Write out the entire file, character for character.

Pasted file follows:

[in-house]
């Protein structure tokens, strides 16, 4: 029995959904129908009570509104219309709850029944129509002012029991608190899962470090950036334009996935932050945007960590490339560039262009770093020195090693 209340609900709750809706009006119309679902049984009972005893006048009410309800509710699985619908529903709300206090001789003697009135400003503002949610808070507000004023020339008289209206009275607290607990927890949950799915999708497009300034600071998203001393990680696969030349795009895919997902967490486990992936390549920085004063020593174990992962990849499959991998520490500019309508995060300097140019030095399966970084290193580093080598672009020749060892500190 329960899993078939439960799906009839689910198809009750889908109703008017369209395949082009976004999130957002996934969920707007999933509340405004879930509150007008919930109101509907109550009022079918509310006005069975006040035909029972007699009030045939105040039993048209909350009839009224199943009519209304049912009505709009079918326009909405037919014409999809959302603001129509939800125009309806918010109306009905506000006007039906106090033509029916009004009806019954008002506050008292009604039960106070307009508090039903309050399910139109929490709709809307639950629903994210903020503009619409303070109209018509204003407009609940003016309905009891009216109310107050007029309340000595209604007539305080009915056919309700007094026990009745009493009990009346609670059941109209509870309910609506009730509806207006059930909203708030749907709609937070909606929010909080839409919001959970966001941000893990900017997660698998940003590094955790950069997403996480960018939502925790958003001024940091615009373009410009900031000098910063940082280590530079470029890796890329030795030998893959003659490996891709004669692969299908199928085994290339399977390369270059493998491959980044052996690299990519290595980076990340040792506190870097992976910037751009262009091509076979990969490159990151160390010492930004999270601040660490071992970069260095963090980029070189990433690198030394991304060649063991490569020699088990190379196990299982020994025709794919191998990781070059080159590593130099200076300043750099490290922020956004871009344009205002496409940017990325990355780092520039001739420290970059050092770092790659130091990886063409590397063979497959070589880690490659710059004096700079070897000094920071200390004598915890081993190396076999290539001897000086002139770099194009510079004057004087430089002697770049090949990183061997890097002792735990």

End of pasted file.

[in-house]
């Protein structure tokens, strides 16, 4: 029995959904129908009570509104219309709850029944129509002012029991608190899962470090950036334009996935932050945007960590490339560039262009770093020195090693 209340609900709750809706009006119309679902049984009972005893006048009410309800509710699985619908529903709300206090001789003697009135400003503002949610808070507000004023020339008289209206009275607290607990927890949950799915999708497009300034600071998203001393990680696969030349795009895919997902967490486990992936390549920085004063020593174990992962990849499959991998520490500019309508995060300097140019030095399966970084290193580093080598672009020749060892500190 329960899993078939439960799906009839689910198809009750889908109703008017369209395949082009976004999130957002996934969920707007999933509340405004879930509150007008919930109101509907109550009022079918509310006005069975006040035909029972007699009030045939105040039993048209909350009839009224199943009519209304049912009505709009079918326009909405037919014409999809959302603001129509939800125009309806918010109306009905506000006007039906106090033509029916009004009806019954008002506050008292009604039960106070307009508090039903309050399910139109929490709709809307639950629903994210903020503009619409303070109209018509204003407009609940003016309905009891009216109310107050007029309340000595209604007539305080009915056919309700007094026990009745009493009990009346609670059941109209509870309910609506009730509806207006059930909203708030749907709609937070909606929010909080839409919001959970966001941000893990900017997660698998940003590094955790950069997403996480960018939502925790958003001024940091615009373009410009900031000098910063940082280590530079470029890796890329030795030998893959003659490996891709004669692969299908199928085994290339399977390369270059493998491959980044052996690299990519290595980076990340040792506190870097992976910037751009262009091509076979990969490159990151160390010492930004999270601040660490071992970069260095963090980029070189990433690198030394991304060649063991490569020699088990190379196990299982020994025709794919191998990781070059080159590593130099200076300043750099490290922020956004871009344009205002496409940017990325990355780092520039001739420290970059050092770092790659130091990886063409590397063979497959070589880690490659710059004096700079070897000094920071200390004598915890081993190396076999290539001897000086002139770099194009510079004057004087430089002697770049090949990183061997890097002792735990």